Staying home and escaping to the studio

Like many people these days, we’re staying home. We’re staying home, mesmerized and saddened by the heartbreaking news on the internet and trying to cope. We’re staying home and by doing so, we’re doing our bit by not getting ill. Which I think is pretty easy in comparison to all of those who are out on the front lines doing much more than that. We’re very grateful for everyone from healthcare staff to all of those working grocery stores and all the other essential services.

So we’re staying home and becoming quite creative with cooking and baking, making our groceries last to avoid going out. We’re staying home and doing a bit of gardening. Ok, maybe a bit too much of that all at once, got a back spasm and had to rest that for a while.

And we’re staying home, and escaping the news and seeking some meditative time by working in our studios. Will is working on lino cuts in his studio. I’m working on the latest free motion sewing and fabric collages. Hopefully, a lot of people are finding creative ways to cope with staying home in these very scary and difficult times.

So, I’m sharing my latest fabric collages, in bright and cheerful colours, paying forward the inspiration I’ve gotten from others and offering a bit of inspiration of my own on what to do with all that stash of material and perhaps a little antidote to the state of things.

These were all done with basically the same materials. This time, a bright red material caught my eye and with it I found other bits and pieces to create three different collages. Instead of a white background, I went for a very colourful backing. The first was also my first attempt at “couching” or applying a cord with stitching to the surface design. Couldn’t get quite the loops I wanted with just zig zag stitch but still I’m happy with the result.

Fabric Collage on Red, by Helen Bushell, summerhouseart.com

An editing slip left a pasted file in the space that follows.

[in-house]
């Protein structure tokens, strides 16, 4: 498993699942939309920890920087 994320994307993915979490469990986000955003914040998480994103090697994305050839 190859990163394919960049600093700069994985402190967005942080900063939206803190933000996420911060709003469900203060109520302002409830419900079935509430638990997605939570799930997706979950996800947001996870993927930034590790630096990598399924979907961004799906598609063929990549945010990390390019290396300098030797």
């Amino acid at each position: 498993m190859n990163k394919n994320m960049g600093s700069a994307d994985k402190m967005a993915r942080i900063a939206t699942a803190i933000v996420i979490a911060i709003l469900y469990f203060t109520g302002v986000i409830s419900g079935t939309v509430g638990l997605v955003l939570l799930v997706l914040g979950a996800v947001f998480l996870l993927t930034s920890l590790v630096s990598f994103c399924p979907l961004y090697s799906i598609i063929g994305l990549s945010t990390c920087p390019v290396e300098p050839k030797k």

The next has my latest attempt at “couching” included. I don’t have the proper foot on my machine for this, so I’m faking it with an open toe free motion foot. I will admit to a bit of swearing.

Fabric Collage on Red, by Helen Bushell, summerhouseart.com

This one is the last in the series on the red background. The turquoise arcs in these are left over from a pattern cut out for neckline interfacing on a tunic I made. I never throw out anything and that’s handy when you’re into fabric collage. For my next pieces, I’m eyeing a rather lovely piece of orange satin as the base.

Fabric Collage on Red, by Helen Bushell, summerhouseart.com

Let’s all hope that there will soon be a happier end to this stressful time. I’ll be checking all the artists that I follow for inspiration on coping while staying home. In the meantime, take care.

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Playing with Stitches and Scraps

I’m one of those people who keeps little bits and pieces, scraps that anyone else would probably toss. In each of these three compositions, there is a little scrap of dark periwinkle silk, which originally was the frayed and torn end of a favourite scarf that I mended. When I put them aside, I hadn’t even thought of making fabric collage. Hadn’t even heard of it yet.

Fabric collage, Helen Bushell, summerhouseart.com

The other materials are just me snapping up scraps of remnants in colours that attract me, found at garage sales and thrifting. The orange and violet and purple just wanted to be arranged together. It doesn’t really show here, but except for the turquoise, it’s all very silky and sensual material.

Fabric collage, Helen Bushell, summerhouseart.com

Those little scraps of turquoise are the best bits of a really old cotton square scarf. I think I used to wear it when I was painting walls in the house. Just love that texture in the black and turquoise.

Fabric collage, Helen Bushell, summerhouseart.com

So here they are, three new abstract collages. All about 8inches by 10 inches or 20 x 25 cm aprox. I’m quite liking working on a set of three at a time, using the same set of scraps and pushing them around until it feels right. And the stitching, well, that’s pretty well intuitive, as well, just letting it happen. And this was before I discovered “couching” cord into a design. That’s coming up next. So MUCH to learn yet. And I’m still pondering how to present them.

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